• Potential treatments are reviewed include ursodeoxycholic acid, IBAT inhibitors, cholic acid, biliary diversion, and liver transplantation.
  • Multidisciplinary evaluation is often needed in patients with Alagille. 87% have cardiac anomalies, up to 36% have/develop cerebral vasculopathy, 21% develop post-transplant renal dysfunction, and 22% develop spontaneous or procedure-associate systemic bleeding (need for hematology consultation). In addition, pathologic fractures are common; one report found the rate of femur fractures was 50 times that in the general population which is likely related to intrinsic bone defects (as well as cholestasis).

My take: With the widespread availability of genetic testing which is needed due to the numerous etiologies, the diagnosis of ‘idiopathic’ chronic cholestasis has decreased and targeted therapies have emerged.

Related article: L Matarazzo et al. JPGN 2022; 74; p e115-e121. MYO5B Gene Mutations: A Not Negligible Cause of Intrahepatic Cholestasis of Infancy With Normal Gamma-Glutamyl Transferase Phenotype

Key finding:

In this multicenter retrospective and prospective study was conducted in 32 children with cryptogenic intrahepatic cholestasis, whole exome sequencing identified 6 with MYO5B mutations.  The most common signs were pruritus, poor growth, hepatomegaly, jaundice, and hypocholic stools. 

Related blog post:

Good News Story: The Remarkable Hepatitis B Vaccine Story

W-Q He, GN Guo, C Li. Hepatology 2022; 75: 1566-1578. The impact of hepatitis B vaccination in the United States, 1999-2018

In the past 30 years, the hepatitis B vaccine has been included in infant immunization schedules in the U.S. The authors studied a large, comprehensive, and nationally representative data set (NHANES data from 1999-2018) to assess its efficacy.

Key findings:

  • HBV vaccination was associated with reduced risk of all-cause mortality (HR, 0.78; 95% CI, 0.68–0.90) and cancer-related mortality (HR, 0.76; 95% CI, 0.58–1.00) 
  • The highest vaccination uptake was found among those born after 1991, at 86.5%.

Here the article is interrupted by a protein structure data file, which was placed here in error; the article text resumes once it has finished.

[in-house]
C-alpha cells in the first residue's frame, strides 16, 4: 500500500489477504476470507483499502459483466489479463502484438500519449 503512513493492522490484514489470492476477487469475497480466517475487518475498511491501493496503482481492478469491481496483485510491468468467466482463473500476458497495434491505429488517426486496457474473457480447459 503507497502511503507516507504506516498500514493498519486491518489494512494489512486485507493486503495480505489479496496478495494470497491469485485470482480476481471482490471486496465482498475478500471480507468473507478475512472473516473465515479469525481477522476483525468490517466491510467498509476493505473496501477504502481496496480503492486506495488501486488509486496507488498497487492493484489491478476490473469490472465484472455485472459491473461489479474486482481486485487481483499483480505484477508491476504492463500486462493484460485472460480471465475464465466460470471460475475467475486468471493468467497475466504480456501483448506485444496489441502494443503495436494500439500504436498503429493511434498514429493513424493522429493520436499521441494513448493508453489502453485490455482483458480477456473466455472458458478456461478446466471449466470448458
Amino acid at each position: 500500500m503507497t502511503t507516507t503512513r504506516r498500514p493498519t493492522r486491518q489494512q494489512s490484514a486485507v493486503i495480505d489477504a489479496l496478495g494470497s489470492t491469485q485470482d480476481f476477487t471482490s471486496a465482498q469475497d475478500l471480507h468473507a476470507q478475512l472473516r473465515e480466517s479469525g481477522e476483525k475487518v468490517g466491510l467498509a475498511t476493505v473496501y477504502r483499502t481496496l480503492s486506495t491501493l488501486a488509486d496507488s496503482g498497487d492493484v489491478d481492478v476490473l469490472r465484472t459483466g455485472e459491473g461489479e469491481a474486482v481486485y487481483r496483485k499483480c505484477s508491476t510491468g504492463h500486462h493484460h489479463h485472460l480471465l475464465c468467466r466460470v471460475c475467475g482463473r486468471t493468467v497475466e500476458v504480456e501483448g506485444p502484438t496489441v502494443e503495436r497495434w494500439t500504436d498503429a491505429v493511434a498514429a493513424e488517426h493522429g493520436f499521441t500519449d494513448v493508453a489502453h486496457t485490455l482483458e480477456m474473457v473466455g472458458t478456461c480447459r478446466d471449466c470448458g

• Vaccinated participants had higher prevalence of vaccine-induced immunity than the unvaccinated (47.2% vs. 7.4%). Among those born after 1991, vaccine efficacy (VE) was found at 58% (95% CI, 18%–79%) overall and 85% for those aged ≥20 years (mean age, 22), whereas no effect was found among those born prior to 1990

Context for these findings is noted in the associated editorial (pgs 1365-1367):

HBV remains one of the most deadly viruses worldwide with nearly 1 million deaths yearly and nearly 300 million people chronically-infected. The vast majority of unvaccinated children less than 1 year of age become chronically-infected. In the U.S., 98% of children acquired HBV through vertical transmission “including 26% of pediatric cases who were born in the USA or Canada”

My take: This study shows that HBV vaccine maintains strong protection for 20 years and protects against cancer and death.

Related blog posts:

Los Poblanos Ranch, Alburquerque

Efficacy of Sebelipase Alfa for Lysosomal Acid Lipase Deficiency

BK Burton et al. JPGN 2022; 74: 757-764. Open Access: Long-Term Sebelipase Alfa Treatment in Children and Adults With Lysosomal Acid Lipase Deficiency

This was open-label study of enzyme replacement therapy (ERT) in 31 children and adults with lysosomal acid lipase deficiency (LALD). Sebelipase Alfa, a recombinant human lysosomal acid lipase, was FDA approved in 2015 for LALD.

Key findings:

  • Liver biopsies showed mostly improved or stable histopathology at 48 and 96 weeks versus baseline. In addition, there was modest improvement in transaminases; median ALT and AST levels changed by −42.0 and −22.0 U/L, respectively.
  • Median low-density lipoprotein cholesterol levels decreased by 52.6 mg/dL, and median high-density lipoprotein cholesterol increased by 9.8 mg/dL. Though, 55% of the study population had concomitant lipid-modifying therapy
  • Two patients tested positive for nonneutralizing, anti-drug antibodies